Stack Overflow is a community of 4.7 million programmers, just like you, helping each other.

Join them; it only takes a minute:

Sign up
Join the Stack Overflow community to:
  1. Ask programming questions
  2. Answer and help your peers
  3. Get recognized for your expertise

How to apply floor function to float or double values to get integer.I got double Value:4.4497083717E10 float Value:4.4497084E10 out of my function.I got floor values as Floor of double:4.4497083717E10 Floor of float:4.4497084416E10.Is there a possibility that floor results in a integer??

share|improve this question
You must apply round after floor. – Marko Topolnik Apr 20 '12 at 9:34
@MarkoTopolnik Why would you want to round a floating point number that is guaranteed to represent an integer number already? – Christian Rau Apr 20 '12 at 9:56
@ChristianRau Because you want a long and that's what round returns. A double never "represents" an integer, it only approximates it. The alternative, as explained in the answer by Andrzej Doyle, is to simply cast into a long. The result is exactly the same and the difference is only in your taste and what seems cleaner to you. – Marko Topolnik Apr 20 '12 at 9:59
I want answer like: 4 for floor of float value(4.4497084E10) or double(4.4497083717E10). – user10101 Apr 20 '12 at 10:23
There you go -- you have stated your preference for the cast :) Someone else might say "when I see a double being coerced into a long, I shiver. Rounding is safer" -- but all that is in fact irrelevant since both operations are happening on the same line of code. This is the implementation of round: (long)floor(a + 0.5d). Kind of the same thing, no? – Marko Topolnik Apr 20 '12 at 10:43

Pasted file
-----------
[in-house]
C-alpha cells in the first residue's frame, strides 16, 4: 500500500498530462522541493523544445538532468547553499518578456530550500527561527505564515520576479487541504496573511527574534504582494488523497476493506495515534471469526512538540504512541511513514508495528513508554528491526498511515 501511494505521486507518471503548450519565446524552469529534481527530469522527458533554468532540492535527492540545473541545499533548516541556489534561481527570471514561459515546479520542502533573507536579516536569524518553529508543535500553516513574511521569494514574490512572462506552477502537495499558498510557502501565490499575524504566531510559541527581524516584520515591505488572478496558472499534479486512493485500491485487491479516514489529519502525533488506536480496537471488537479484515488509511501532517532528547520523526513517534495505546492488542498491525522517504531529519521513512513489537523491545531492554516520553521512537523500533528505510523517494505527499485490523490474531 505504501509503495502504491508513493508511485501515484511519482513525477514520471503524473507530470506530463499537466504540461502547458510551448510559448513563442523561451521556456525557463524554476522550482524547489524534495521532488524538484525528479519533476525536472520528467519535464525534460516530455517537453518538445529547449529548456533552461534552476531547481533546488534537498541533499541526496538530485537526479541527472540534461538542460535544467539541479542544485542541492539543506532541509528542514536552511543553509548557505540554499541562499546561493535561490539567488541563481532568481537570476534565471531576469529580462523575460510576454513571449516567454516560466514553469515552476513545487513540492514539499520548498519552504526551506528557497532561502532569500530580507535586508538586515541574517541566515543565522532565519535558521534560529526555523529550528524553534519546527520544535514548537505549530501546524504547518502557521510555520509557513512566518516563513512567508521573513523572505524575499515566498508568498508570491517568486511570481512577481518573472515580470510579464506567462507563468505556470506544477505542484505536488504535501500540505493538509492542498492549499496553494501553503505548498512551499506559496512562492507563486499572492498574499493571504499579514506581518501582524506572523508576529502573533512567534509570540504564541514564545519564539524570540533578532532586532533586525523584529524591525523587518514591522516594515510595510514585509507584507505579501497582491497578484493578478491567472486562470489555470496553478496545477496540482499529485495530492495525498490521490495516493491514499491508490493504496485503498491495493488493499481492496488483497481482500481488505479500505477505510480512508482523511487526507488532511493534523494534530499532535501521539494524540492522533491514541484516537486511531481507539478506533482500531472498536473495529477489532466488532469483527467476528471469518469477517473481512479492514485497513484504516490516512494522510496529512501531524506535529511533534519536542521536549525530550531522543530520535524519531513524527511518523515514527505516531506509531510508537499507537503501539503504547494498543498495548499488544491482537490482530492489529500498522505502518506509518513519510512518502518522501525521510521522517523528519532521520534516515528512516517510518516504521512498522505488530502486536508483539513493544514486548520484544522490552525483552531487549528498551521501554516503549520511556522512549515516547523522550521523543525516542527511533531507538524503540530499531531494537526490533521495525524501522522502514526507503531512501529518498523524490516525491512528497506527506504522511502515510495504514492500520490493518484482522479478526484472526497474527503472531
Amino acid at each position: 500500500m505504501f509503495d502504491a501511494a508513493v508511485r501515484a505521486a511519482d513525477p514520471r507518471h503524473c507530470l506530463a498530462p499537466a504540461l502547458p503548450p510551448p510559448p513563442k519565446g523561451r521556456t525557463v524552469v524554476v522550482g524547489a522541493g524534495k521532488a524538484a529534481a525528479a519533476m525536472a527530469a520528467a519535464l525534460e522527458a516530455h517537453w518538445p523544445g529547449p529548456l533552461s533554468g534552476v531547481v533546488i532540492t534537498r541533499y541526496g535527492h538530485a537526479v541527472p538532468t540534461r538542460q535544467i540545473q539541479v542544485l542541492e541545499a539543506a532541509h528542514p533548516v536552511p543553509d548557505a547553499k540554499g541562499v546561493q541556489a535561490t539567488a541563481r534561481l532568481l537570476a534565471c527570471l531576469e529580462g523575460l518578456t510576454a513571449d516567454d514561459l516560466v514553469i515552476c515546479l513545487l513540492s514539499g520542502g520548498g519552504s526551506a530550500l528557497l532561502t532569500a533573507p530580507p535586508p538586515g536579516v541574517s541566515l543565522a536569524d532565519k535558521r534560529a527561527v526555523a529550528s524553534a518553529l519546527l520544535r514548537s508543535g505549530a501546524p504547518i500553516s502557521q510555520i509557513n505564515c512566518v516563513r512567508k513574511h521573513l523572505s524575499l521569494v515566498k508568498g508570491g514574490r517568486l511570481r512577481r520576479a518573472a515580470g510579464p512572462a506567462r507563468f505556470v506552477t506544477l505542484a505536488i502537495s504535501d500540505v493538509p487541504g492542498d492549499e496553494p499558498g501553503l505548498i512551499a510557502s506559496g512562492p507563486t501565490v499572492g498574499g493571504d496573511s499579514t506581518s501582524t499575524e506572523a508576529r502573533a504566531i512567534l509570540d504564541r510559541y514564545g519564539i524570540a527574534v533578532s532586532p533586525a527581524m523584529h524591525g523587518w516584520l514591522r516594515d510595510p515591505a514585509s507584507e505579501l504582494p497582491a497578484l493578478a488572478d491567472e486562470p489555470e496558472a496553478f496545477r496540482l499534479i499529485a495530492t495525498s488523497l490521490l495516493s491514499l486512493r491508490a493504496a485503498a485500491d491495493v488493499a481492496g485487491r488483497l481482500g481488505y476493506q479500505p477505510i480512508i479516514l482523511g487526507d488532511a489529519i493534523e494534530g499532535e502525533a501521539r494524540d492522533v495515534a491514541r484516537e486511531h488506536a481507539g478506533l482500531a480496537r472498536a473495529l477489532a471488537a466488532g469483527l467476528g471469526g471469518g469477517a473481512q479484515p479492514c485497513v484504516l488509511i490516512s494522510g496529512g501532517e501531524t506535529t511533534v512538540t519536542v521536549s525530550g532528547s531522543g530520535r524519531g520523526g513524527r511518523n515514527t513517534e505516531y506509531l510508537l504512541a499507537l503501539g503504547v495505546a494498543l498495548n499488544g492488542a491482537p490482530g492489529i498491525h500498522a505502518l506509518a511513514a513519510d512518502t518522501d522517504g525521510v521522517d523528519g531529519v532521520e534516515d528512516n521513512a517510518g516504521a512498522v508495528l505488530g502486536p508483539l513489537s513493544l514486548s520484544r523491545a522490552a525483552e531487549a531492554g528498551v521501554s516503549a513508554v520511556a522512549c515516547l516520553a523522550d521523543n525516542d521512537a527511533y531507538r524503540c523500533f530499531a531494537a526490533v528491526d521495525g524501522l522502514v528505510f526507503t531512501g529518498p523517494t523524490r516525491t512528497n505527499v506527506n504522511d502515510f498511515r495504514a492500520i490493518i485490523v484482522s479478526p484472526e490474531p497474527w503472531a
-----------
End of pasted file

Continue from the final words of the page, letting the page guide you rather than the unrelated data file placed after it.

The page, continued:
.Is there a possibility that floor results in a integer??

From a type perspective - no. Math.floor is declared to return a double, and so will never return something with a static type of int.

That said, the documentation for the method declares that the returned value is equal to an integer. So simply casting the returned result to an int will always give you the output you expect.

(That is, assuming your result is in range. A double can hold larger numbers that an int can represent. Check out Narrowing primitive conversions for the technical details. You may want to bounds-check your data to ensure it's always sensible to convert to int.)

share|improve this answer

4.4497083717E10 is too large to be an int, you would have to cast to a long.

Casting to a long keeps the whole portion of the double making it the same as Math.floor for values which can be represented as a long. i.e.

long l = (long) Math.floor(4.4497083717E10);

is the same as

long l = (long) 4.4497083717E10;

System.out.println((int) Math.floor(4.4497083717E10));
System.out.println((long) Math.floor(4.4497083717E10));
System.out.println((long) 4.4497083717E10);


2147483647   -- due to an overflow
share|improve this answer

Your Answer


By posting your answer, you agree to the privacy policy and terms of service.

Not the answer you're looking for? Browse other questions tagged or ask your own question.